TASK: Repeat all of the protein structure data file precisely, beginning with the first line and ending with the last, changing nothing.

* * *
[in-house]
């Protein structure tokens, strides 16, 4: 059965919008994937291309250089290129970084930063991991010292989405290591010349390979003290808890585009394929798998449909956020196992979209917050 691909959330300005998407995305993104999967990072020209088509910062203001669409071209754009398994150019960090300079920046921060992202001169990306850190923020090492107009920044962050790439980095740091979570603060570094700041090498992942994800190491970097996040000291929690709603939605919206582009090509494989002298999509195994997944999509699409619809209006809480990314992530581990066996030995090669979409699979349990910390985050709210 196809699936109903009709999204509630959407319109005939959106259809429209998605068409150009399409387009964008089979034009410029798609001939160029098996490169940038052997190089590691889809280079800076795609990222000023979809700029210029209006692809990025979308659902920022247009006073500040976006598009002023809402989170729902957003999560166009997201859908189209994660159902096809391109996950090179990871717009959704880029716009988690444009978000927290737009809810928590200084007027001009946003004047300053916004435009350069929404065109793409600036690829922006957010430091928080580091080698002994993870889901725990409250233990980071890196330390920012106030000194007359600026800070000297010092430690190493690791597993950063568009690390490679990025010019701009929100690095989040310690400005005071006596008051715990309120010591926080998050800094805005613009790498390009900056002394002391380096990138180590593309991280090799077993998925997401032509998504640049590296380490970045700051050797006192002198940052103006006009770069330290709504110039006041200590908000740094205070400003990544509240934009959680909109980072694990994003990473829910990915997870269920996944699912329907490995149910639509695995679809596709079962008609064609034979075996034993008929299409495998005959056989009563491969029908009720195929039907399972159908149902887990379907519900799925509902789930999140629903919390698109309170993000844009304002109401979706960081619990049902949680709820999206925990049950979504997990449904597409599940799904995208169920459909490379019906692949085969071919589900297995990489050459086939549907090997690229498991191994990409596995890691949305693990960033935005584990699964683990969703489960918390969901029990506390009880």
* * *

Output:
[in-house]
């Protein structure tokens, strides 16, 4: 059965919008994937291309250089290129970084930063991991010292989405290591010349390979003290808890585009394929798998449909956020196992979209917050 691909959330300005998407995305993104999967990072020209088509910062203001669409071209754009398994150019960090300079920046921060992202001169990306850190923020090492107009920044962050790439980095740091979570603060570094700041090498992942994800190491970097996040000291929690709603939605919206582009090509494989002298999509195994997944999509699409619809209006809480990314992530581990066996030995090669979409699979349990910390985050709210 196809699936109903009709999204509630959407319109005939959106259809429209998605068409150009399409387009964008089979034009410029798609001939160029098996490169940038052997190089590691889809280079800076795609990222000023979809700029210029209006692809990025979308659902920022247009006073500040976006598009002023809402989170729902957003999560166009997201859908189209994660159902096809391109996950090179990871717009959704880029716009988690444009978000927290737009809810928590200084007027001009946003004047300053916004435009350069929404065109793409600036690829922006957010430091928080580091080698002994993870889901725990409250233990980071890196330390920012106030000194007359600026800070000297010092430690190493690791597993950063568009690390490679990025010019701009929100690095989040310690400005005071006596008051715990309120010591926080998050800094805005613009790498390009900056002394002391380096990138180590593309991280090799077993998925997401032509998504640049590296380490970045700051050797006192002198940052103006006009770069330290709504110039006041200590908000740094205070400003990544509240934009959680909109980072694990994003990473829910990915997870269920996944699912329907490995149910639509695995679809596709079962008609064609034979075996034993008929299409495998005959056989009563491969029908009720195929039907399972159908149902887990379907519900799925509902789930999140629903919390698109309170993000844009304002109401979706960081619990049902949680709820999206925990049950979504997990449904597409599940799904995208169920459909490379019906692949085969071919589900297995990489050459086939549907090997690229498991191994990409596995890691949305693990960033935005584990699964683990969703489960918390969901029990506390009880």